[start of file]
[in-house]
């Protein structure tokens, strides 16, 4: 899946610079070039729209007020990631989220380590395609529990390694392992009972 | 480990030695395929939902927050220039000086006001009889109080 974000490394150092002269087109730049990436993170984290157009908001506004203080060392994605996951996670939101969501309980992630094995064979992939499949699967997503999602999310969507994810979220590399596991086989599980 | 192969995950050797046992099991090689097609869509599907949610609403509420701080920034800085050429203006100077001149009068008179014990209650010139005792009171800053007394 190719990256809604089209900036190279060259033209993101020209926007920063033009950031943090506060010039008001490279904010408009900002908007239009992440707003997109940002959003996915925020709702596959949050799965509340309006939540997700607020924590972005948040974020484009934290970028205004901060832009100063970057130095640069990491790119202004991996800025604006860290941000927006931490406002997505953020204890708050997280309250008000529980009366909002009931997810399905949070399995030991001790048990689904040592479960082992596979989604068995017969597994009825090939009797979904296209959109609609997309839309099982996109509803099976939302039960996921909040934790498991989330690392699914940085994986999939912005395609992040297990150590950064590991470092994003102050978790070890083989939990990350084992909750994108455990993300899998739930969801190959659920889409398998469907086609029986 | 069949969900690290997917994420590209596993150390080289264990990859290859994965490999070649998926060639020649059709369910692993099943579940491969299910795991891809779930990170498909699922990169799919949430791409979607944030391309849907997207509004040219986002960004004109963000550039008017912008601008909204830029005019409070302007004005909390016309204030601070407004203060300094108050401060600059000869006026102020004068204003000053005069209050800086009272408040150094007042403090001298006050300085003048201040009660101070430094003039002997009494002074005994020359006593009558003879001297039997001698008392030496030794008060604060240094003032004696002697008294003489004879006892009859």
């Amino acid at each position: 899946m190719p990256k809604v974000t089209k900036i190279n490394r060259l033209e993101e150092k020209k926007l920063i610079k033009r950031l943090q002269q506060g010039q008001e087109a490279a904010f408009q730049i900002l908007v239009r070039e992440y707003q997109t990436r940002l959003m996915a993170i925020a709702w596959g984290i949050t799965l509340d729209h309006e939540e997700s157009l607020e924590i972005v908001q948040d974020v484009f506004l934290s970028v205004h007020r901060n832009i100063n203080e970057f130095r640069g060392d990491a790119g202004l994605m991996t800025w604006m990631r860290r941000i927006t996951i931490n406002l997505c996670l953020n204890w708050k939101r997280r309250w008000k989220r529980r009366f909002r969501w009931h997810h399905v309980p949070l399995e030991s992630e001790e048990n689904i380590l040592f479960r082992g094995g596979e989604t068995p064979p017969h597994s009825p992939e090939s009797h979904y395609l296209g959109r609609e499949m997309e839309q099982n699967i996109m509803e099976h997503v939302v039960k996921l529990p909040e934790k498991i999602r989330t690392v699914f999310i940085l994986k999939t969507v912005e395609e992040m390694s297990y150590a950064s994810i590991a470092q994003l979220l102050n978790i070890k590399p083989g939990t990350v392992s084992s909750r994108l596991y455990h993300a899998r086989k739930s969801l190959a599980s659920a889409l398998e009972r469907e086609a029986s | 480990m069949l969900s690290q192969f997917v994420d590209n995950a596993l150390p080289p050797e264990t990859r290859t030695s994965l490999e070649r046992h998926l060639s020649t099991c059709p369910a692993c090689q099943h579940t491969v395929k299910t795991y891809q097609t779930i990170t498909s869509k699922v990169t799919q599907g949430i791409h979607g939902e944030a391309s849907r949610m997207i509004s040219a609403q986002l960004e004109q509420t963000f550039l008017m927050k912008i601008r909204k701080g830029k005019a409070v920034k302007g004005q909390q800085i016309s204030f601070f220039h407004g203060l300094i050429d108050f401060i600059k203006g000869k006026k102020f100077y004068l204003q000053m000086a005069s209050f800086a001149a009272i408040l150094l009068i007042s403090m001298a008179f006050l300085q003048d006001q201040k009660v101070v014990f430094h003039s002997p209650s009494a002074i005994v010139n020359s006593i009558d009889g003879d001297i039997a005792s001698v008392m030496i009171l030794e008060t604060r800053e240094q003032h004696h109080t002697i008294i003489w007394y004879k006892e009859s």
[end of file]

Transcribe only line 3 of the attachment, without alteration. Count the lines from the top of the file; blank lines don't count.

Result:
């Amino acid at each position: 899946m190719p990256k809604v974000t089209k900036i190279n490394r060259l033209e993101e150092k020209k926007l920063i610079k033009r950031l943090q002269q506060g010039q008001e087109a490279a904010f408009q730049i900002l908007v239009r070039e992440y707003q997109t990436r940002l959003m996915a993170i925020a709702w596959g984290i949050t799965l509340d729209h309006e939540e997700s157009l607020e924590i972005v908001q948040d974020v484009f506004l934290s970028v205004h007020r901060n832009i100063n203080e970057f130095r640069g060392d990491a790119g202004l994605m991996t800025w604006m990631r860290r941000i927006t996951i931490n406002l997505c996670l953020n204890w708050k939101r997280r309250w008000k989220r529980r009366f909002r969501w009931h997810h399905v309980p949070l399995e030991s992630e001790e048990n689904i380590l040592f479960r082992g094995g596979e989604t068995p064979p017969h597994s009825p992939e090939s009797h979904y395609l296209g959109r609609e499949m997309e839309q099982n699967i996109m509803e099976h997503v939302v039960k996921l529990p909040e934790k498991i999602r989330t690392v699914f999310i940085l994986k999939t969507v912005e395609e992040m390694s297990y150590a950064s994810i590991a470092q994003l979220l102050n978790i070890k590399p083989g939990t990350v392992s084992s909750r994108l596991y455990h993300a899998r086989k739930s969801l190959a599980s659920a889409l398998e009972r469907e086609a029986s | 480990m069949l969900s690290q192969f997917v994420d590209n995950a596993l150390p080289p050797e264990t990859r290859t030695s994965l490999e070649r046992h998926l060639s020649t099991c059709p369910a692993c090689q099943h579940t491969v395929k299910t795991y891809q097609t779930i990170t498909s869509k699922v990169t799919q599907g949430i791409h979607g939902e944030a391309s849907r949610m997207i509004s040219a609403q986002l960004e004109q509420t963000f550039l008017m927050k912008i601008r909204k701080g830029k005019a409070v920034k302007g004005q909390q800085i016309s204030f601070f220039h407004g203060l300094i050429d108050f401060i600059k203006g000869k006026k102020f100077y004068l204003q000053m000086a005069s209050f800086a001149a009272i408040l150094l009068i007042s403090m001298a008179f006050l300085q003048d006001q201040k009660v101070v014990f430094h003039s002997p209650s009494a002074i005994v010139n020359s006593i009558d009889g003879d001297i039997a005792s001698v008392m030496i009171l030794e008060t604060r800053e240094q003032h004696h109080t002697i008294i003489w007394y004879k006892e009859s």